Monthly Archives: April 2013

“Eleh Moadei” According to the Gra

by Rabbi David Eisenman

It is by now well-known that the Vilna Ga’on’s learning towards the end of his life focused on reading Tanach (Bible) very closely, and finding in the nuances of the Torah bases for  the entirety of our system of halakha (Jewish law).

One striking instance of this can be seen in the The Vilna Ga’on (Gra’s) revolutionary explanation of a seemingly simple pasuk (verse) in this week’s parshah (Torah portion). Vayikra (Leviticus) 23 is a list of all the mo’adim, the holidays, starting from Pesach and ending with Sukkot.   This list is introduced in 23:2, “Speak to the Children of Israel, and say to them [these are] the holidays of Hashem, that should be designated as Holy Days.” Verse 3 then continues. For six days work may be done, but on the seventh day it is Shabbat Shabbaton …, you may do no work [on it]”   Then verse 4 begins listing the Mo’adim.

Asks the Gra: First, verse 3 seems completely out of context—verse 2 introduces a list of the Mo’adim, a list that begins in verse 4.  Verse 3 is about Shabbat, most certsinly not a mo’ed.  What is that verse doing here?  And second, why is the Seventh Day that this verse mentions— Shabbat—referred to as “Shabbat Shabbaton,” and not just as Shabbat?

The  Gra suggest reading verse 2 completely differently from its simple meaning, and reading it in a way that supports the halakha that one may cook on yom tov (holidays), but not on Yom Kippur.

Suggests the Gra:  The six days referred to in verse 3 , days on which work may not be done, refer to the six days during the year which are mo’adim, but in which we may cook: Rosh HaShanah, the first day of Sukkot, Sh’mini Atzeret, The first and last days of Pesach, and Shavu’ot.  (Of course, we are speaking of the ideal calendar, not the chutz la’aretz (outside of Israel) calendar, with its second days of each of these yom tovs.)  These  are the six days the Torah is referring to, on which one may work.  The seventh day on which one may not work is Yom Hakippurim, a day on which cooking is forbidden, and a day which is referred to as “Shabbat Shabbaton” (e.g., Vayikra 23:32).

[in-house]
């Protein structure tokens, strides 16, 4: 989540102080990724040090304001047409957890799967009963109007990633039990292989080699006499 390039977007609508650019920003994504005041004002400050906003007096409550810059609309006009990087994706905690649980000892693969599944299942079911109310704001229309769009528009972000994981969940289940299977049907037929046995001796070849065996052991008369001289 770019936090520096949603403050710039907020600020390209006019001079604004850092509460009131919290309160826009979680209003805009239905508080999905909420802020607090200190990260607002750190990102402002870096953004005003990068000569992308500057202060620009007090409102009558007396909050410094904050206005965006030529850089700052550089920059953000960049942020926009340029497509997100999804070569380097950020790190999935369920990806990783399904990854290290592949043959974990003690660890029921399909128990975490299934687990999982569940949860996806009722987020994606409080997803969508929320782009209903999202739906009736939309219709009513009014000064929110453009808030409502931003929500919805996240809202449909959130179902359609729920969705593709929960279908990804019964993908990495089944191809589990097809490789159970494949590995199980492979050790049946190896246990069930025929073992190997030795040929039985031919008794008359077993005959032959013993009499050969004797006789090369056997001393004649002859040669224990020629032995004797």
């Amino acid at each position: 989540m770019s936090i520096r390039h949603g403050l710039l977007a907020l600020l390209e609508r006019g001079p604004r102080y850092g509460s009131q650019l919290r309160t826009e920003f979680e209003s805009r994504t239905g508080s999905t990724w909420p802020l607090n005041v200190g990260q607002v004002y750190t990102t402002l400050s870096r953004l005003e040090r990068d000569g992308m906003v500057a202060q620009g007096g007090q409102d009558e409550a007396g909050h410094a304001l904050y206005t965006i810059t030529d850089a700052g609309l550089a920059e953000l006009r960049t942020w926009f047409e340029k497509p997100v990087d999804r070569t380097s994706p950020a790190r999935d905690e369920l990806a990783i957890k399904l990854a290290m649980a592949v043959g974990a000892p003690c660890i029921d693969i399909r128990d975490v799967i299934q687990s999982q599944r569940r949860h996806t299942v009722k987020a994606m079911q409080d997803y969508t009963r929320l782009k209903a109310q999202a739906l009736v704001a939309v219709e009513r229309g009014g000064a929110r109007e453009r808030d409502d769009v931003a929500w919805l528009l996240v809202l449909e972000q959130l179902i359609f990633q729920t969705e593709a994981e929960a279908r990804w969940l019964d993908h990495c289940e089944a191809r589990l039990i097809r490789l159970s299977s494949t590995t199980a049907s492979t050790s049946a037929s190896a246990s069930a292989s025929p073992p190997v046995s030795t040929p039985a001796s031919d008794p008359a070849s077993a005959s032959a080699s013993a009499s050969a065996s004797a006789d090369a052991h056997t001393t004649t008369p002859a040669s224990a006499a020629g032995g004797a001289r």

Thus, our pasuk is not at all out of context: it introduces the mo’adim as a whole, and introduces us the basic difference between them and Shabbat Shabbaton. With this explanation in mind, we see that Shabbat is not mentioned at all in this verse.  A great example of how deeply one must dig when reading the Torah.

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What’s the Difference Between a Hasid and a Mitnaged?

Rabbi Meir Shapiro, the Lubliner RavI can’t resist posting a cute story Rabbi Bleich quotes in the latest Tradition (46,1, Spring 2013). Full disclosure: I have not read the rest of the article yet, though it looks very interesting. The topic is “Liability for Harm Caused by Metaphysical Forces”, and if you don’t know what that means, read the story, and you’ll get it. I’ll just quote the beginning of the article:

“Rabbi Meir Shapiro, the renowned Lubliner Rav and head of Yeshivat Hakhmei Lublin, was once asked to explain how the approach to Torah study in his yeshiva differed from that of the Lithuanian yeshivot of his day. He responded that the difference was that which distinguishes a hasid from a mitnaged. Asked to elaborate, the Lubliner Rav responded with an apocryphal example.
Once, two students, one a hasid and the other a mitnaged, were studying tractate Sukkah together. When they reached the statement “It was said of Jonathan ben Uzi’el that when he was engaged in Torah study a bird that flew through the air would be immediately burned” (Sukkah 28a) both students became lost in thought. “What are you thinking?” the mitnaged asked his friend. The hasid answered, “I am pondering the awesome spiritual conduct of the sacred Tanna, Jonathan, who was privileged to attain such a great, superhuman state.” “And what are your thoughts?” continued the hasid. The mitnaged responded, “I was sitting and pondering the liability of Jonathan ben Uzi’el. Assuming that the bird had an owner, would Jonathan ben Uzi’el have been liable for the damage that he caused?”